Bloody Knives had a 90s grunge nostalgia, tongues out, hair down, and a lot of screaming. I thought this was an interesting support choice, but their energy was infectious. This contrasted nicely with the mellow presence of Swim Deep. Their summery tunes enthused the crowd, readying them for the festival season, seeming more suitable for a Californian beach than the less than tropical climate of Leeds.
Now to Wolf Alice. Lead singer Ellie Roswell captivated the audience from the moment she walked on stage. She appeared cool and reserved throughout the show until the very end, beaming as she reached into the crowd whilst they frantically grabbed her hands in glee. The band was a collection of strong performers but the bassist, Theo Ellis, really stood out, bouncing around on stage. He certainly seemed to be the one enjoying himself the most.
The set list had an effective shift between guitar heavy alt-rock and the slower, mellow tracks. Your Loves Whore was a serene start to the show, but they ramped up the energy with their next song You’re a Germ.
The highlights for me personally were their dynamic hit single Bros and drummer Joel Amey’s stunning performance of Swallowtail. The entire show was pitch perfect, sounding almost identical to the recordings. Kudos to Roswell for her excellence as a vocalist and guitarist. However, I was left wanting a bit more from the performance, that little extra flair of improvisation that you can only experience in live performance.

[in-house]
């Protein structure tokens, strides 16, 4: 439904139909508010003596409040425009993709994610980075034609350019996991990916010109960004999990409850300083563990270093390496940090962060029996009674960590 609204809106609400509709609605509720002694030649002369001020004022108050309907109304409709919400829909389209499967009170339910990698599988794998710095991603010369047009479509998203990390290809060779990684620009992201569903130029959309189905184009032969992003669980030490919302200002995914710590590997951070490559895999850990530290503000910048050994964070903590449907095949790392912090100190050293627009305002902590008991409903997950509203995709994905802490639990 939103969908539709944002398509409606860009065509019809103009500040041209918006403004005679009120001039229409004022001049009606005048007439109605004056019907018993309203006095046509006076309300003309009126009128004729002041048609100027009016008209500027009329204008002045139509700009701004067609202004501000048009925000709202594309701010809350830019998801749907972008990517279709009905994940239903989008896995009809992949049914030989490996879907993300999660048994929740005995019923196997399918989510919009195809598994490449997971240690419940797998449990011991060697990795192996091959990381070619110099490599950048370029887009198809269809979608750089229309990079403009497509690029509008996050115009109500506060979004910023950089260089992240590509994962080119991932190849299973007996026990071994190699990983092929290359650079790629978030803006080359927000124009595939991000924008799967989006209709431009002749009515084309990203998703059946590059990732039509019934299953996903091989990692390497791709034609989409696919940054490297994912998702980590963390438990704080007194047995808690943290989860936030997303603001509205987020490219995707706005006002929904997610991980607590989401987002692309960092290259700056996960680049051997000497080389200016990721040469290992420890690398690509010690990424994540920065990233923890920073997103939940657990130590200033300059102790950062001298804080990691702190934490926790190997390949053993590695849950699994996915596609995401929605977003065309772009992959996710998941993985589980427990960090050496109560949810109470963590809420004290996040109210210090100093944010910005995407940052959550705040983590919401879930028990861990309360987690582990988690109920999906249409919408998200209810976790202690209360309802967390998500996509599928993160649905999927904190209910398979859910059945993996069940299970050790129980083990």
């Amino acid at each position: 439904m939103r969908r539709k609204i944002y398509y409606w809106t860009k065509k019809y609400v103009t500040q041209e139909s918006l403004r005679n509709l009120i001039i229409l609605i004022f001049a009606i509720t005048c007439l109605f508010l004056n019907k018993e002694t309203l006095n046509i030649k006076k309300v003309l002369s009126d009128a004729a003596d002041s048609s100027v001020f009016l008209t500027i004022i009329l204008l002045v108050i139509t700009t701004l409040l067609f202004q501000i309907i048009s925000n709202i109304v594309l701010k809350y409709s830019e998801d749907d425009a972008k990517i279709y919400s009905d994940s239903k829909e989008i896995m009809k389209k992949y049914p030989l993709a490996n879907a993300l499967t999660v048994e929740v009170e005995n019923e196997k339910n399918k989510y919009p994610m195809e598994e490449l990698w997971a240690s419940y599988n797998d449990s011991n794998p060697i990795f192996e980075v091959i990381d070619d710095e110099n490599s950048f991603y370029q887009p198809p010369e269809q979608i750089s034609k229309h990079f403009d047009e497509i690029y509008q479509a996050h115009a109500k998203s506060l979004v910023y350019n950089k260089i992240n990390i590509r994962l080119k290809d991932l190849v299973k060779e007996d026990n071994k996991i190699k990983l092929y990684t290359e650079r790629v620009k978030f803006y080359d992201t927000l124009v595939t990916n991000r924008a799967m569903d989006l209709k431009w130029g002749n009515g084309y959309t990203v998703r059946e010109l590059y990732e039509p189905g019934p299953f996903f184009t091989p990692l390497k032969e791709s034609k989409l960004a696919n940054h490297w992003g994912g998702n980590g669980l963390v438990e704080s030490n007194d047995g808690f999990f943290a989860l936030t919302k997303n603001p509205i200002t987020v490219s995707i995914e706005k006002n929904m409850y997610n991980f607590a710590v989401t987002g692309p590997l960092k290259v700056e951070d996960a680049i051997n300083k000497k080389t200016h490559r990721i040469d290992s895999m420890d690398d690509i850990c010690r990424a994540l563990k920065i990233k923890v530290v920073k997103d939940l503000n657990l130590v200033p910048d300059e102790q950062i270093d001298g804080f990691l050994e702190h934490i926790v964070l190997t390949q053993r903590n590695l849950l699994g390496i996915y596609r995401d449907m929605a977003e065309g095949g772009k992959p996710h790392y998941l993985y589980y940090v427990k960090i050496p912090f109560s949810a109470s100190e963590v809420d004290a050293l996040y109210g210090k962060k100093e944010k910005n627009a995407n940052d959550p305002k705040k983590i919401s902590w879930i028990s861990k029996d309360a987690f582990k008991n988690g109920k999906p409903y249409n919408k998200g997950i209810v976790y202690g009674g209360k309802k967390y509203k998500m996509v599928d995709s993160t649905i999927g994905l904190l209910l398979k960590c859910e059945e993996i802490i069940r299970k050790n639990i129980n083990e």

Staging and crowd
The enigmatic lighting and set design complemented the character of the show. Fairy lights twinkled on the backdrop of their album cover, and hazy spot lights lit up Roswell during the more intimate, ambient, slow songs. Every now and then the house lights would come up as if the audience were expected to join in before dropping into a pounding chorus.
The audience was split between a core circle of frantic admirers, taking every opportunity to form a mosh pit or recite the faithful chant of ‘Yorkshire’, and the rest who mutedly bopped their heads and wiggled their hips.
While executing a technically flawless performance, they didn’t quite manage to excite my full enthusiasm. It was great to stand back and enjoy the beauty of their more delicate tracks, but their grungier songs weren’t enough to get me jumping around the room. Don’t get me wrong, I love Wolf Alice’s work, but since they’ve only released one album there was more scope for them to play with some interesting covers or a variation of one of their older singles. This could have been an opportunity that I think would have taken their enjoyable performance to the next level.